In the Catalog URL bar I add \\localhost\C$\Users\mroden\WebstormProjects\Azure\xomino365\localWordDev and “Add Catalog”

w5

The Catalog is added as a network share

w6

make sure you check the “Show in Menu” option and restart Word

Using the example manifest

Using the example manifest provided in the Github Project (link again) and my own GUID I was able to create a manifest to my local files like this

 

<?xml version="1.0" encoding="UTF-8"?>
    <OfficeApp xmlns="http://schemas.microsoft.com/office/appforoffice/1.1" xmlns:xsi="http://www.w3.org/2001/XMLSchema-instance" xsi:type="TaskPaneApp">
        <Id>0646c7a1-c876-482b-9119-e0f25c30b610</Id>
        <Version>1.0.0.0</Version>
        <ProviderName>Microsoft</ProviderName>
        <DefaultLocale>en-US</DefaultLocale>
        <DisplayName DefaultValue="Boilerplate content" />
        <Description DefaultValue="Insert boilerplate content into a Word document." />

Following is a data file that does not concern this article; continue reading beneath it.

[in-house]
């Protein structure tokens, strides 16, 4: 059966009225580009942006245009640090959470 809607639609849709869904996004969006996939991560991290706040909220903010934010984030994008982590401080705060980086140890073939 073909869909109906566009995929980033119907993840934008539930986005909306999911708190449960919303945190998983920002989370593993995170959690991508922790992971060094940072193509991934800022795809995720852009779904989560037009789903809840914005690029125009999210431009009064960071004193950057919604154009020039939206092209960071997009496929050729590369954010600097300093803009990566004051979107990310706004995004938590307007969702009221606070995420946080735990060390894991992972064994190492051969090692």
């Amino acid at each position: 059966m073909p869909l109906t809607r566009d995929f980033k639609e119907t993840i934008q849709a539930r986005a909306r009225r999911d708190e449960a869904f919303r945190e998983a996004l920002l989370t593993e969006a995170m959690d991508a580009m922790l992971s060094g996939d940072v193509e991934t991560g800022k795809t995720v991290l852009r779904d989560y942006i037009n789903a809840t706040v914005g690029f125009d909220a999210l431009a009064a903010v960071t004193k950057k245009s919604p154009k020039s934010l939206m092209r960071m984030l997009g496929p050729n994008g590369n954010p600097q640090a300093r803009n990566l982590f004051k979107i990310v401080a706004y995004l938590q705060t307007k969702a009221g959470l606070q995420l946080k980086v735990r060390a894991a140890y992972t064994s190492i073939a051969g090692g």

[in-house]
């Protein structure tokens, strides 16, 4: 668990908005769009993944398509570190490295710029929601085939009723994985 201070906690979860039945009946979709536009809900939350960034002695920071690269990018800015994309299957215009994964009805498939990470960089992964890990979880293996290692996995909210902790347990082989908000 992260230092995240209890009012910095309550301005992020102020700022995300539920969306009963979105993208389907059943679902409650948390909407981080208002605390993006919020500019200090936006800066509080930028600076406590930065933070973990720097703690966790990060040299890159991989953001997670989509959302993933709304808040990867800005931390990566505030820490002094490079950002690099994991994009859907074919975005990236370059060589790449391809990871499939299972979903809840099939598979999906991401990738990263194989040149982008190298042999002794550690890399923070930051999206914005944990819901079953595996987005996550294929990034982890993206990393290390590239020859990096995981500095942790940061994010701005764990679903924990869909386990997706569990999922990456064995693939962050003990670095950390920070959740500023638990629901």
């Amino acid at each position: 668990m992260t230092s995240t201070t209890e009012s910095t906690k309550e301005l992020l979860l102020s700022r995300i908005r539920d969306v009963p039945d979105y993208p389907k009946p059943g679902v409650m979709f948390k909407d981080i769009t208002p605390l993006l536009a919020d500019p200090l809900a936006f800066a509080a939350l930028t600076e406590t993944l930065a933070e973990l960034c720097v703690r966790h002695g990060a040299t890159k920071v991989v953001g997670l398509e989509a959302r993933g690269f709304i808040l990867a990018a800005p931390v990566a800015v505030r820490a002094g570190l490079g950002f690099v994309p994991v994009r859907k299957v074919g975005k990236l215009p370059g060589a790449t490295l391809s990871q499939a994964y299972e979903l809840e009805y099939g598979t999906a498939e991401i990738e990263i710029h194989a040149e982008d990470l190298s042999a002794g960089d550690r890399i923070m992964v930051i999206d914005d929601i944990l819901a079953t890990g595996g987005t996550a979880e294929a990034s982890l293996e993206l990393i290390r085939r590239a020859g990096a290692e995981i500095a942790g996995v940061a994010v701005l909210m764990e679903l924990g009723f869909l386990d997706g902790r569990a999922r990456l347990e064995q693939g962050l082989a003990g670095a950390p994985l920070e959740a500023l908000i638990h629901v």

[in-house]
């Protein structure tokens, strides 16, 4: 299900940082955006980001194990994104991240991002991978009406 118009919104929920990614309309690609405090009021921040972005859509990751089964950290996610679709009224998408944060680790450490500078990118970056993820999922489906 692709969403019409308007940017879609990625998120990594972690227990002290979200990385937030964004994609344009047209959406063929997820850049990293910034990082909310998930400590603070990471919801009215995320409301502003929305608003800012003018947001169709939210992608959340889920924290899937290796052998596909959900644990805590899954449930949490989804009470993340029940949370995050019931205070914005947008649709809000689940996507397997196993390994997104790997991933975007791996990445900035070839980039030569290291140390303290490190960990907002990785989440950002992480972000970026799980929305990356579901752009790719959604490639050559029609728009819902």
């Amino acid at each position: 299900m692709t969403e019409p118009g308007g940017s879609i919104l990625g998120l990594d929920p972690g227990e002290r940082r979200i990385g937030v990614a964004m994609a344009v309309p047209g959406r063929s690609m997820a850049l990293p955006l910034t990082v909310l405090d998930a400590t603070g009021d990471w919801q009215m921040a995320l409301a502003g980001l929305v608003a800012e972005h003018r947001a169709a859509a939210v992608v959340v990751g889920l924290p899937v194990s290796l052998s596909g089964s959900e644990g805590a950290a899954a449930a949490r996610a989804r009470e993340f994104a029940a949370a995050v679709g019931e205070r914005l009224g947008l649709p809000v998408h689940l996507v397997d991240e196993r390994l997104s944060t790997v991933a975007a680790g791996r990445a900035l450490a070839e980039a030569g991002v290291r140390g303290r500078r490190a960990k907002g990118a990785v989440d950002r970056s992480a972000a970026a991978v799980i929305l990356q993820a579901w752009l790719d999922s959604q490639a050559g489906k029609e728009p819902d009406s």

<Hosts>
            <Host Name="Document"/>
        </Hosts>
        <DefaultSettings>
            <SourceLocation DefaultValue="c:\Users\mroden\WebstormProjects\Azure\xomino365\localWordDev\App\Home\home.html" />
        </DefaultSettings>
        <Permissions>ReadWriteDocument</Permissions>
    </OfficeApp>

Using that I was then able to run the example code. There were a couple of warning though to accept to get this to work.

w1

w2

w3

There we have it – the locally hosted example working.

w4

Using the technique to add firebuglite to the Add-In I was then able to start to copy an paste example code from Microsoft examples and start to learn the Word API and its nuances.